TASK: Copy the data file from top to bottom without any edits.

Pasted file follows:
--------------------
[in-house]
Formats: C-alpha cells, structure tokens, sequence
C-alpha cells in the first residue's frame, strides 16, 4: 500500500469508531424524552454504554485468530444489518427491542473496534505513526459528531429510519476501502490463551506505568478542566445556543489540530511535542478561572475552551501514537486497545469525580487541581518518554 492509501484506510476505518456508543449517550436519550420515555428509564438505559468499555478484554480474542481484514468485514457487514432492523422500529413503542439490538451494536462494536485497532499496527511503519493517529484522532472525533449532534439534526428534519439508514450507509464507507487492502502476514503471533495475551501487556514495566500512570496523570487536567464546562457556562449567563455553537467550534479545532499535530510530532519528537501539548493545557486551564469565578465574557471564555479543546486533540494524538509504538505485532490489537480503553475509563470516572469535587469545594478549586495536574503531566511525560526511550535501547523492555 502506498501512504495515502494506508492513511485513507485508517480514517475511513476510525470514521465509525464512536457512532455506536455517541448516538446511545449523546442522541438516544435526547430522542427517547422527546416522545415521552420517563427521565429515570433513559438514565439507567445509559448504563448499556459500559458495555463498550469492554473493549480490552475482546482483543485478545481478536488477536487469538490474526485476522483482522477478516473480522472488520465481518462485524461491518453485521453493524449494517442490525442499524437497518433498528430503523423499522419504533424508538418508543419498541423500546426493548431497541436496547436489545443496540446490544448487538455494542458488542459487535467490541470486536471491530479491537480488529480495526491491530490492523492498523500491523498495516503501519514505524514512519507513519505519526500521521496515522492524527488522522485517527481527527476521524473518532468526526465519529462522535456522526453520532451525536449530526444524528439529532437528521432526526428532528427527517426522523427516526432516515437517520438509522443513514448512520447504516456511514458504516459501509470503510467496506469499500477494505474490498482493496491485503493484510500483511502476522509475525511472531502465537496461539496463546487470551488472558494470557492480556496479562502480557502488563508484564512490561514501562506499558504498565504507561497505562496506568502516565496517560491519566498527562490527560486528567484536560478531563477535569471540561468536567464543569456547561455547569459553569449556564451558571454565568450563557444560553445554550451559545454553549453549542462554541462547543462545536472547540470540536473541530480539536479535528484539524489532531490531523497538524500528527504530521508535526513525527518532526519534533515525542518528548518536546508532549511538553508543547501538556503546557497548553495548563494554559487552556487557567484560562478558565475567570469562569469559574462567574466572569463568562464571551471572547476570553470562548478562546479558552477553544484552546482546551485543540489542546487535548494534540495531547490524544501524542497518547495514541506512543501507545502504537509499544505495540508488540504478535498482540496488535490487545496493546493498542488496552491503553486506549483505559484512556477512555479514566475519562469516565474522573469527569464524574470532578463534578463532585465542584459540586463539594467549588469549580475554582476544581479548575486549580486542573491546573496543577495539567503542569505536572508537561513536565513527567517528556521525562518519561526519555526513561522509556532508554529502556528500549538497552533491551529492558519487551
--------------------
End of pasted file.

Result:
[in-house]
Formats: C-alpha cells, structure tokens, sequence
C-alpha cells in the first residue's frame, strides 16, 4: 500500500469508531424524552454504554485468530444489518427491542473496534505513526459528531429510519476501502490463551506505568478542566445556543489540530511535542478561572475552551501514537486497545469525580487541581518518554 492509501484506510476505518456508543449517550436519550420515555428509564438505559468499555478484554480474542481484514468485514457487514432492523422500529413503542439490538451494536462494536485497532499496527511503519493517529484522532472525533449532534439534526428534519439508514450507509464507507487492502502476514503471533495475551501487556514495566500512570496523570487536567464546562457556562449567563455553537467550534479545532499535530510530532519528537501539548493545557486551564469565578465574557471564555479543546486533540494524538509504538505485532490489537480503553475509563470516572469535587469545594478549586495536574503531566511525560526511550535501547523492555 502506498501512504495515502494506508492513511485513507485508517480514517475511513476510525470514521465509525464512536457512532455506536455517541448516538446511545449523546442522541438516544435526547430522542427517547422527546416522545415521552420517563427521565429515570433513559438514565439507567445509559448504563448499556459500559458495555463498550469492554473493549480490552475482546482483543485478545481478536488477536487469538490474526485476522483482522477478516473480522472488520465481518462485524461491518453485521453493524449494517442490525442499524437497518433498528430503523423499522419504533424508538418508543419498541423500546426493548431497541436496547436489545443496540446490544448487538455494542458488542459487535467490541470486536471491530479491537480488529480495526491491530490492523492498523500491523498495516503501519514505524514512519507513519505519526500521521496515522492524527488522522485517527481527527476521524473518532468526526465519529462522535456522526453520532451525536449530526444524528439529532437528521432526526428532528427527517426522523427516526432516515437517520438509522443513514448512520447504516456511514458504516459501509470503510467496506469499500477494505474490498482493496491485503493484510500483511502476522509475525511472531502465537496461539496463546487470551488472558494470557492480556496479562502480557502488563508484564512490561514501562506499558504498565504507561497505562496506568502516565496517560491519566498527562490527560486528567484536560478531563477535569471540561468536567464543569456547561455547569459553569449556564451558571454565568450563557444560553445554550451559545454553549453549542462554541462547543462545536472547540470540536473541530480539536479535528484539524489532531490531523497538524500528527504530521508535526513525527518532526519534533515525542518528548518536546508532549511538553508543547501538556503546557497548553495548563494554559487552556487557567484560562478558565475567570469562569469559574462567574466572569463568562464571551471572547476570553470562548478562546479558552477553544484552546482546551485543540489542546487535548494534540495531547490524544501524542497518547495514541506512543501507545502504537509499544505495540508488540504478535498482540496488535490487545496493546493498542488496552491503553486506549483505559484512556477512555479514566475519562469516565474522573469527569464524574470532578463534578463532585465542584459540586463539594467549588469549580475554582476544581479548575486549580486542573491546573496543577495539567503542569505536572508537561513536565513527567517528556521525562518519561526519555526513561522509556532508554529502556528500549538497552533491551529492558519487551